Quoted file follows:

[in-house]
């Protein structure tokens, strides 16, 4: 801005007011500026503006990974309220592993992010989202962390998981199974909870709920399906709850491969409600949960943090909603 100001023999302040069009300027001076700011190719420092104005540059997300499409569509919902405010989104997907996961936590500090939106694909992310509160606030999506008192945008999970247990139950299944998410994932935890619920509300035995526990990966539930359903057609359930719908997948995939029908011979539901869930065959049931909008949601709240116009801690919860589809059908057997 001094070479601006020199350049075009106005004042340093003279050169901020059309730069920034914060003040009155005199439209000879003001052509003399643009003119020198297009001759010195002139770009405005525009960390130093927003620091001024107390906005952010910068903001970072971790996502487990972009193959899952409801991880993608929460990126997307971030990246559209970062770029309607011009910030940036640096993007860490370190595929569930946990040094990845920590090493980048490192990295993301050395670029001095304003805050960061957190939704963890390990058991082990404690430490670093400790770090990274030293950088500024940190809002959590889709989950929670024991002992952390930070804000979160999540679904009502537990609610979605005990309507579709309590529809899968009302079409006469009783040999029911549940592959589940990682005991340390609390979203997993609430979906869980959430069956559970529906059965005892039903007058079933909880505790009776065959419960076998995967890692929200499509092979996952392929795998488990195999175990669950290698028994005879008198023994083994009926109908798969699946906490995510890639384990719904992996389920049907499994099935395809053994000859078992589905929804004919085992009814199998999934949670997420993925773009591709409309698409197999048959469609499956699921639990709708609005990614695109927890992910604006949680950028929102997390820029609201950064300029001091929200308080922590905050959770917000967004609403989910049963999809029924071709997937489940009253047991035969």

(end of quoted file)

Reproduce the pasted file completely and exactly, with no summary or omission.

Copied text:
[in-house]
């Protein structure tokens, strides 16, 4: 801005007011500026503006990974309220592993992010989202962390998981199974909870709920399906709850491969409600949960943090909603 100001023999302040069009300027001076700011190719420092104005540059997300499409569509919902405010989104997907996961936590500090939106694909992310509160606030999506008192945008999970247990139950299944998410994932935890619920509300035995526990990966539930359903057609359930719908997948995939029908011979539901869930065959049931909008949601709240116009801690919860589809059908057997 001094070479601006020199350049075009106005004042340093003279050169901020059309730069920034914060003040009155005199439209000879003001052509003399643009003119020198297009001759010195002139770009405005525009960390130093927003620091001024107390906005952010910068903001970072971790996502487990972009193959899952409801991880993608929460990126997307971030990246559209970062770029309607011009910030940036640096993007860490370190595929569930946990040094990845920590090493980048490192990295993301050395670029001095304003805050960061957190939704963890390990058991082990404690430490670093400790770090990274030293950088500024940190809002959590889709989950929670024991002992952390930070804000979160999540679904009502537990609610979605005990309507579709309590529809899968009302079409006469009783040999029911549940592959589940990682005991340390609390979203997993609430979906869980959430069956559970529906059965005892039903007058079933909880505790009776065959419960076998995967890692929200499509092979996952392929795998488990195999175990669950290698028994005879008198023994083994009926109908798969699946906490995510890639384990719904992996389920049907499994099935395809053994000859078992589905929804004919085992009814199998999934949670997420993925773009591709409309698409197999048959469609499956699921639990709708609005990614695109927890992910604006949680950028929102997390820029609201950064300029001091929200308080922590905050959770917000967004609403989910049963999809029924071709997937489940009253047991035969």